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Brain circuits

How to find your strategic sweet spot and why it matters

IbyIMD+ Published 17 December 2021 in Brain circuits • 3 min read

Why sweet?

There are certain capabilities and resources that you, as a leader in your firm, should be helping develop and corresponding growth opportunities that you should also be pursuing. Working them out is a conundrum for many leaders, especially in today’s rapidly changing climate in which competition is rife.

A business needs something distinctive and special compared to its competition. This is how it creates value, and it does so either by having relatively lower costs and pricing aggressively, or by tailoring everything around customers or offering the best product/service to justify higher pricing.

Choosing the most appropriate capabilities and growth opportunities is hard though, as capabilities like great innovation, marketing and production, for instance, involve skills and talent that are organized in a process and embedded in a culture. It follows that they will need time to bear new fruits. As a result, you will need to make strategic decisions before you can pursue potential future opportunities.

All this means that perhaps the greatest challenge of strategic thinking today is making decisions about capability development given that you don’t know what the future is going to hold.

And yet, the ability to make these decisions is the key differentiator between good and great leaders; great leaders move the firm along, and in the right direction.

Photo of a hard boiled sweet in wrapper

Perform the LEGO sweet spot search

This exercise will help you to identify, expand and deepen your sweet spot.

Once upon a time, LEGO paused to analyze three of its business lines (clothing, shop and theme parks). The firm found that it did not have a sweet spot it could protect among the three. The action taken was to phase out their clothing and theme park business lines.

Plastic building bricks, they concluded, were their sweet spot. But this area itself was both shrinking and getting shallower, and they were losing customers and profits in tandem. LEGO’s challenge therefore lay in expanding and deepening their sweet spot.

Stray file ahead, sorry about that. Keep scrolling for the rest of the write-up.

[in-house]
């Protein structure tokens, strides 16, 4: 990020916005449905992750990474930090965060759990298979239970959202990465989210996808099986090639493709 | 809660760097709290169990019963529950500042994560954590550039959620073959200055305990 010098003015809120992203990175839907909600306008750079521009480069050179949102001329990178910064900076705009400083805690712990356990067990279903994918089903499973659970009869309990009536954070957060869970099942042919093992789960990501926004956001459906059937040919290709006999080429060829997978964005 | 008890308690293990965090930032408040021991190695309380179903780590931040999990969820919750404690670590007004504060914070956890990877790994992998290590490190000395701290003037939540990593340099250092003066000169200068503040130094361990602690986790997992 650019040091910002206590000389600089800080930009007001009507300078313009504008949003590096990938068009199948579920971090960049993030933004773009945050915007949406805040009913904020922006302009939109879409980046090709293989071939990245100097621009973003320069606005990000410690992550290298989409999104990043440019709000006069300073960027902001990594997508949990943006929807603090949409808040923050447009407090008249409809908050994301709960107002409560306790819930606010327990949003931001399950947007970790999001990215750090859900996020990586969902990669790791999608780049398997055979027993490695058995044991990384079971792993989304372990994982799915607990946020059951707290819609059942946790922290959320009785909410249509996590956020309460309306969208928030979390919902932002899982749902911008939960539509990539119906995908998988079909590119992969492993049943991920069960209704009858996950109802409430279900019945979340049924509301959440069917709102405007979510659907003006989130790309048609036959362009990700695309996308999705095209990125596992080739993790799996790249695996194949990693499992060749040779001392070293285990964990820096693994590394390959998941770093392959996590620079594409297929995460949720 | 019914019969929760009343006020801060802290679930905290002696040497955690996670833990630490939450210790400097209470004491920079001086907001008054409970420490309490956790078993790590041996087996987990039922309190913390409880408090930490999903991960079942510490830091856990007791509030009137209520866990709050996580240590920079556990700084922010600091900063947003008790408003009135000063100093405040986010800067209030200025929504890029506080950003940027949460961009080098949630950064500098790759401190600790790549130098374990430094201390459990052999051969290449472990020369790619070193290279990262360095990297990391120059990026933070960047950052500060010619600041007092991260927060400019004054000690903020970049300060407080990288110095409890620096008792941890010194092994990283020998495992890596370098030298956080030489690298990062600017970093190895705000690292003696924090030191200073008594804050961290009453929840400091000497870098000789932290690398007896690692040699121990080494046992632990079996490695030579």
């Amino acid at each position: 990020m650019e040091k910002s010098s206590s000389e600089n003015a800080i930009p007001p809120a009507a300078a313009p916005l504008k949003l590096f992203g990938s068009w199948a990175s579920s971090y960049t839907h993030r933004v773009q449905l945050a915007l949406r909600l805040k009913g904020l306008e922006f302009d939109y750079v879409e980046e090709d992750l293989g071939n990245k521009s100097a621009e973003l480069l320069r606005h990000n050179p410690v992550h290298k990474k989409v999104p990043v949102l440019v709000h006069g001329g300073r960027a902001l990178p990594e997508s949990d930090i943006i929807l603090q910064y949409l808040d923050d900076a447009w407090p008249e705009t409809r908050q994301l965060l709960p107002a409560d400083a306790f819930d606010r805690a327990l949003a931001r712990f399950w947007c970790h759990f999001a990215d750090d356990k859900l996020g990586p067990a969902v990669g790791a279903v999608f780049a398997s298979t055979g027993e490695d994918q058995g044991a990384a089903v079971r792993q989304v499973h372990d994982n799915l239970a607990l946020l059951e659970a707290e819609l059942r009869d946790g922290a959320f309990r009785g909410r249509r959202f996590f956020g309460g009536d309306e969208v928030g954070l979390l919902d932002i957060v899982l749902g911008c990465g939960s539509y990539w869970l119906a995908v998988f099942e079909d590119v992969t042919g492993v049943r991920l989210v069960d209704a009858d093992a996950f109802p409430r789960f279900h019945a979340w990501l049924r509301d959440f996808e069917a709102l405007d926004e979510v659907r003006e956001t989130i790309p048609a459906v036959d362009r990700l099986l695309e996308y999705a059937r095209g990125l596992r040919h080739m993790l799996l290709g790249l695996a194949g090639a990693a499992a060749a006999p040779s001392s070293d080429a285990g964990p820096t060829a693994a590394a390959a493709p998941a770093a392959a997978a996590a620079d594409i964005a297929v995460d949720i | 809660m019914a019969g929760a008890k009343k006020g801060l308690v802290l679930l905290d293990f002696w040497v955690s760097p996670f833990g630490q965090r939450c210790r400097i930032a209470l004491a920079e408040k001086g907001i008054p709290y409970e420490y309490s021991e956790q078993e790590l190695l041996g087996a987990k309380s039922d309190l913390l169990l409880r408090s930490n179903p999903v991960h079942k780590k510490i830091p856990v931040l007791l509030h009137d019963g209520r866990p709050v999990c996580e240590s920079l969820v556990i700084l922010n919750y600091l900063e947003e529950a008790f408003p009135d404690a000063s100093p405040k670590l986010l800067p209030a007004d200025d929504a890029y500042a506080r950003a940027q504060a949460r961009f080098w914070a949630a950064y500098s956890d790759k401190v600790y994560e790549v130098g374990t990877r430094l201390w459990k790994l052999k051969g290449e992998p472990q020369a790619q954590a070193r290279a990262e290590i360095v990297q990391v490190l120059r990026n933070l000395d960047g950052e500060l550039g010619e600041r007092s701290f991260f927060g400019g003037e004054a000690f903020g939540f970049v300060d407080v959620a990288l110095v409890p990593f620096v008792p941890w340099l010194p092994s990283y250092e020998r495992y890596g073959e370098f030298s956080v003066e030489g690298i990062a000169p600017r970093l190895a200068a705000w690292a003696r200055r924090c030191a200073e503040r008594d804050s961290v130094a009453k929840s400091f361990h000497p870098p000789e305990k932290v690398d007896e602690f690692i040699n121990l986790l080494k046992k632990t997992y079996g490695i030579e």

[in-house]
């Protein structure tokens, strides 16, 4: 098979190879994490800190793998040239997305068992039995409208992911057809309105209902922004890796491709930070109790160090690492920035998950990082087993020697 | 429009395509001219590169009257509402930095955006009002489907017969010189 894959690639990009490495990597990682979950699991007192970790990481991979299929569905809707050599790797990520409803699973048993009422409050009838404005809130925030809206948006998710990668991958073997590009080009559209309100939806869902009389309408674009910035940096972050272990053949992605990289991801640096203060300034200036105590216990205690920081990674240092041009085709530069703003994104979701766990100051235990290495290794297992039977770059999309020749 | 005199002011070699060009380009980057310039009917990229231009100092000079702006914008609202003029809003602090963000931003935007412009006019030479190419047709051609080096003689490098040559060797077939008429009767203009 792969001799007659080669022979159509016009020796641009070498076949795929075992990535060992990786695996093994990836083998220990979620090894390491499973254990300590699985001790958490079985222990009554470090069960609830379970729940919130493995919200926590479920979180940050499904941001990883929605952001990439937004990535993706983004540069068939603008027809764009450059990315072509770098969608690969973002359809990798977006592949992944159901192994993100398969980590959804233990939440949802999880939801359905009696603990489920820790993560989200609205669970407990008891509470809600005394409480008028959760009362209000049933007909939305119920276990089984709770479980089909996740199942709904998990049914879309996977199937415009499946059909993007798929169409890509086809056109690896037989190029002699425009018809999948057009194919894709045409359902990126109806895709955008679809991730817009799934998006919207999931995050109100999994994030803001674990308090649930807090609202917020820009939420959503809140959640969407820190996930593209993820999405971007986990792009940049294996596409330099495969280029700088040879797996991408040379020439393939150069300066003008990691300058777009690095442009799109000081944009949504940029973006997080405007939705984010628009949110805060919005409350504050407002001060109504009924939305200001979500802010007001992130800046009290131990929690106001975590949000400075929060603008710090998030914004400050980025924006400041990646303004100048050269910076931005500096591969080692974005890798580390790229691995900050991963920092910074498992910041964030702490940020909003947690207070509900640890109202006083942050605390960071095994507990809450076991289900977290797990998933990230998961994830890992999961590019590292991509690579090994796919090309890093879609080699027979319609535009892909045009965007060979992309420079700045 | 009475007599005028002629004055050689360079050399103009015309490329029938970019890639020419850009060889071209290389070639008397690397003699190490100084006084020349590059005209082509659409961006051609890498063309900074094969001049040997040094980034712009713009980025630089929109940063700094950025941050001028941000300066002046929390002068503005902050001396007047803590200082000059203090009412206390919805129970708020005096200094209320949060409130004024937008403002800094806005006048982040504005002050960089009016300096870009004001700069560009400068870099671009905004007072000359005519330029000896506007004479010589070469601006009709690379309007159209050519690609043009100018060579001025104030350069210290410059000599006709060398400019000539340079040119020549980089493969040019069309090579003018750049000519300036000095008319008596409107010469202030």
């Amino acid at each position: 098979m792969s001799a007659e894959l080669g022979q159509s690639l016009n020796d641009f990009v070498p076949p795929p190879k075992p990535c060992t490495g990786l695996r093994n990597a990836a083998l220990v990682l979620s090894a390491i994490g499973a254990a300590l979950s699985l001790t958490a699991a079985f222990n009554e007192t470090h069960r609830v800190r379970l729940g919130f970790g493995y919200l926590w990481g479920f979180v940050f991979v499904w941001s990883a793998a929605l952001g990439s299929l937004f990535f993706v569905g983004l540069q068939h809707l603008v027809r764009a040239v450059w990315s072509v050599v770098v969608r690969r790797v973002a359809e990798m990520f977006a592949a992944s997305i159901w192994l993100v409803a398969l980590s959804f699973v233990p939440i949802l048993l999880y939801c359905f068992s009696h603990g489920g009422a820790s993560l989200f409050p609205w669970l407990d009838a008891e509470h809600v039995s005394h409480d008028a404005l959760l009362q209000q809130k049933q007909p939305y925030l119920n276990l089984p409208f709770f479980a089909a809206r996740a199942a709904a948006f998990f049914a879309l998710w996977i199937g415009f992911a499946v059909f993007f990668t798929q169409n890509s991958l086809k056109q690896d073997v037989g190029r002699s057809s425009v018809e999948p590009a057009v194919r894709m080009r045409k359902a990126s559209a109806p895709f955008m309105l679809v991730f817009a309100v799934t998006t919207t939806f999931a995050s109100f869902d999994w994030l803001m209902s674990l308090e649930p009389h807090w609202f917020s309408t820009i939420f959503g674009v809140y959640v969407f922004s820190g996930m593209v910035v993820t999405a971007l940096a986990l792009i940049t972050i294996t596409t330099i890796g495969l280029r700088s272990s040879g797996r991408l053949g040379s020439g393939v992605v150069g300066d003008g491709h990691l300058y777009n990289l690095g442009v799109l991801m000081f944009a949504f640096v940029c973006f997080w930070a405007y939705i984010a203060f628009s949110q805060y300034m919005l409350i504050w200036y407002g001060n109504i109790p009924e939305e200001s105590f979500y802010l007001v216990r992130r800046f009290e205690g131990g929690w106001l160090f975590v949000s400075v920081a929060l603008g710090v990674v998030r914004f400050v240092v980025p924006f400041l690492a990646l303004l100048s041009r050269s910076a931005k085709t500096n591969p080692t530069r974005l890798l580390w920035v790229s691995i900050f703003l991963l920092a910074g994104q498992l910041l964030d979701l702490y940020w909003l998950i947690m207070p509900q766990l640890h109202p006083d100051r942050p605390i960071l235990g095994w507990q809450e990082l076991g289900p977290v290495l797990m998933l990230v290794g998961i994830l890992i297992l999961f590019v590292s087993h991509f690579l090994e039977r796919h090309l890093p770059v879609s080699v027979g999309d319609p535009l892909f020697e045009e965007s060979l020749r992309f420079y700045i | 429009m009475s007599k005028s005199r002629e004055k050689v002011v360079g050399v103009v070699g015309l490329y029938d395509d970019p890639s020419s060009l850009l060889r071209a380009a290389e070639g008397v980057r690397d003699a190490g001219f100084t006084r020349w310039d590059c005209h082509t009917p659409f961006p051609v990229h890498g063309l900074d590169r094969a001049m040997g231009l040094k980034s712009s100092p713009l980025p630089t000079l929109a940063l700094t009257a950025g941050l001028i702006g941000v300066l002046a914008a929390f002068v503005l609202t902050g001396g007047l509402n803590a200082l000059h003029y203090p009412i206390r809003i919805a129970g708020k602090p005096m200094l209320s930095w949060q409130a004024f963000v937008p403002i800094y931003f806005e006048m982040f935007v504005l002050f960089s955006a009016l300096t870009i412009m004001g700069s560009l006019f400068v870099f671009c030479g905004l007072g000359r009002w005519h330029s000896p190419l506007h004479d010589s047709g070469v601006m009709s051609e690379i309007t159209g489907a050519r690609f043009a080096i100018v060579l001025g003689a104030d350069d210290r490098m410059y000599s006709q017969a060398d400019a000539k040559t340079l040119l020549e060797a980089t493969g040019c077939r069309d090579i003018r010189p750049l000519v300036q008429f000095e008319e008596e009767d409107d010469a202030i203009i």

To do the same for your firm, ask yourself what challenges you have in expanding your sweet spot. These are top-line questions.

Next, ask what challenges you have in terms of deepening this sweet spot. These are bottom-line concerns.

Above all, remember that the strategic positioning of your business today (identifying your sweet spot) will put you in a position to look at alternative ways to expand and deepen it. That way you will add value to your firm, your customers and society at large.

How often should you do this exercise?

Good strategy is not done once a year. You always should be thinking strategically and with agility in how you operate and use resources. Agility may require divestment, rather than investment, to free up the resources needed to deepen and expand your sweet spot. Too many companies hesitate to kill their “sacred cows” until it’s too late.

The sweet spot is more commonly called the firm’s unique selling point, or distinctive competitive competence. George Tovstiga calls it the firm’s “unique competing space” in his book, Strategy in Practice: A Practitioner’s Guide to Strategic Thinking, 3rd edition, Wiley 2015.

Professor Stéphane J.G. Girod’s forthcoming book, Resetting Management, explores business agility more widely. It is available at Amazon.

To develop your strategic thinking, or create a strategy for your business or organization, consider IMD’s online program Strategic Thinking, starting 11 October 2021.


Photo of Paul Strebel

Paul Strebel

Emeritus Professor

Paul Strebel works with boards of directors and top management teams at IMD as an educator and advisor on strategic vision and the resolution of boardroom conflicts. He has twice received the Award for Research on Leadership from the Association of Executive Search Consultants and has won several case study awards from the European Foundation for Management Development. books include Breakpoints: How Managers Exploit Radical Business Change and Smart Big Moves: The Story Behind Strategic Breakthroughs. 

Stéphane J.G Girod

Stéphane J. G. Girod

Professor of Strategy and Organizational Innovation

Stéphane J.G. Girod is Professor of Strategy and Organizational Innovation at IMD. His research, teaching and consulting interests center around agility at the strategy, organizational and leadership levels in response to disruption. At IMD, he is also Program Director of Reinventing Luxury Lab and Program Co-Director of Leading Digital Execution.


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